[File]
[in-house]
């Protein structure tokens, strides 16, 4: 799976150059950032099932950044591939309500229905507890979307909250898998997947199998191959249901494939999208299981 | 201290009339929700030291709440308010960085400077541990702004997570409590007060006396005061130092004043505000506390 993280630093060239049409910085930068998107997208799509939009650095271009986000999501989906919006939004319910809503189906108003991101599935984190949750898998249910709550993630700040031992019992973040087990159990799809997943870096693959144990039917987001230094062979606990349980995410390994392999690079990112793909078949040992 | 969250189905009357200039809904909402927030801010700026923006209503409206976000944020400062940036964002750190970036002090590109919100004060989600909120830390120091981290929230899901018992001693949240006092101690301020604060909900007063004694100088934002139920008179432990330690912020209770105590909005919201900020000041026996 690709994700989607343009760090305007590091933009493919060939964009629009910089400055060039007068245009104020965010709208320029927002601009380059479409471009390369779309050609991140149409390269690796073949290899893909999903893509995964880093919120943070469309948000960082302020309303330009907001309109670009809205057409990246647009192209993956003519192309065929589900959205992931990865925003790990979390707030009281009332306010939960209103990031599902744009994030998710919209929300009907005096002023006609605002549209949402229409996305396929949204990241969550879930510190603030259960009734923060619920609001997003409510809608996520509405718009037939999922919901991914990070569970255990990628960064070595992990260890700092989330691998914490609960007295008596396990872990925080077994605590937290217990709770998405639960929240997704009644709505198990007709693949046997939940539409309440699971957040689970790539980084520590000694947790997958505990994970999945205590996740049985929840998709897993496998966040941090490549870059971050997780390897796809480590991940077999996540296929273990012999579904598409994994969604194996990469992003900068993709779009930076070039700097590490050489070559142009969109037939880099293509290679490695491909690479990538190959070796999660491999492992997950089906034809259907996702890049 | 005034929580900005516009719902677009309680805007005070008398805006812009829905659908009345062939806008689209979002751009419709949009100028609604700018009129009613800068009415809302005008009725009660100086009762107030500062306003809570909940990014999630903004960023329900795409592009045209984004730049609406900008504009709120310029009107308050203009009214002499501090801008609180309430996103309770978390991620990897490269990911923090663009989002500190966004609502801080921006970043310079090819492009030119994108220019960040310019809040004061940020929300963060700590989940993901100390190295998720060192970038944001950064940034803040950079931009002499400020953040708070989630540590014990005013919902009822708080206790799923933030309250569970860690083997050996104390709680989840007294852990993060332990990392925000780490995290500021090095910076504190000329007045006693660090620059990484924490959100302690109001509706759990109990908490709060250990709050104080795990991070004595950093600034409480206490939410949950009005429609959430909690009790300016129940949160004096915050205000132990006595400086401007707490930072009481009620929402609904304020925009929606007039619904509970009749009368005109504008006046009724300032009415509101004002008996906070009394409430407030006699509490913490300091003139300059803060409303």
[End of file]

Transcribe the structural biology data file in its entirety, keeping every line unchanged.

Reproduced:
[in-house]
């Protein structure tokens, strides 16, 4: 799976150059950032099932950044591939309500229905507890979307909250898998997947199998191959249901494939999208299981 | 201290009339929700030291709440308010960085400077541990702004997570409590007060006396005061130092004043505000506390 993280630093060239049409910085930068998107997208799509939009650095271009986000999501989906919006939004319910809503189906108003991101599935984190949750898998249910709550993630700040031992019992973040087990159990799809997943870096693959144990039917987001230094062979606990349980995410390994392999690079990112793909078949040992 | 969250189905009357200039809904909402927030801010700026923006209503409206976000944020400062940036964002750190970036002090590109919100004060989600909120830390120091981290929230899901018992001693949240006092101690301020604060909900007063004694100088934002139920008179432990330690912020209770105590909005919201900020000041026996 690709994700989607343009760090305007590091933009493919060939964009629009910089400055060039007068245009104020965010709208320029927002601009380059479409471009390369779309050609991140149409390269690796073949290899893909999903893509995964880093919120943070469309948000960082302020309303330009907001309109670009809205057409990246647009192209993956003519192309065929589900959205992931990865925003790990979390707030009281009332306010939960209103990031599902744009994030998710919209929300009907005096002023006609605002549209949402229409996305396929949204990241969550879930510190603030259960009734923060619920609001997003409510809608996520509405718009037939999922919901991914990070569970255990990628960064070595992990260890700092989330691998914490609960007295008596396990872990925080077994605590937290217990709770998405639960929240997704009644709505198990007709693949046997939940539409309440699971957040689970790539980084520590000694947790997958505990994970999945205590996740049985929840998709897993496998966040941090490549870059971050997780390897796809480590991940077999996540296929273990012999579904598409994994969604194996990469992003900068993709779009930076070039700097590490050489070559142009969109037939880099293509290679490695491909690479990538190959070796999660491999492992997950089906034809259907996702890049 | 005034929580900005516009719902677009309680805007005070008398805006812009829905659908009345062939806008689209979002751009419709949009100028609604700018009129009613800068009415809302005008009725009660100086009762107030500062306003809570909940990014999630903004960023329900795409592009045209984004730049609406900008504009709120310029009107308050203009009214002499501090801008609180309430996103309770978390991620990897490269990911923090663009989002500190966004609502801080921006970043310079090819492009030119994108220019960040310019809040004061940020929300963060700590989940993901100390190295998720060192970038944001950064940034803040950079931009002499400020953040708070989630540590014990005013919902009822708080206790799923933030309250569970860690083997050996104390709680989840007294852990993060332990990392925000780490995290500021090095910076504190000329007045006693660090620059990484924490959100302690109001509706759990109990908490709060250990709050104080795990991070004595950093600034409480206490939410949950009005429609959430909690009790300016129940949160004096915050205000132990006595400086401007707490930072009481009620929402609904304020925009929606007039619904509970009749009368005109504008006046009724300032009415509101004002008996906070009394409430407030006699509490913490300091003139300059803060409303």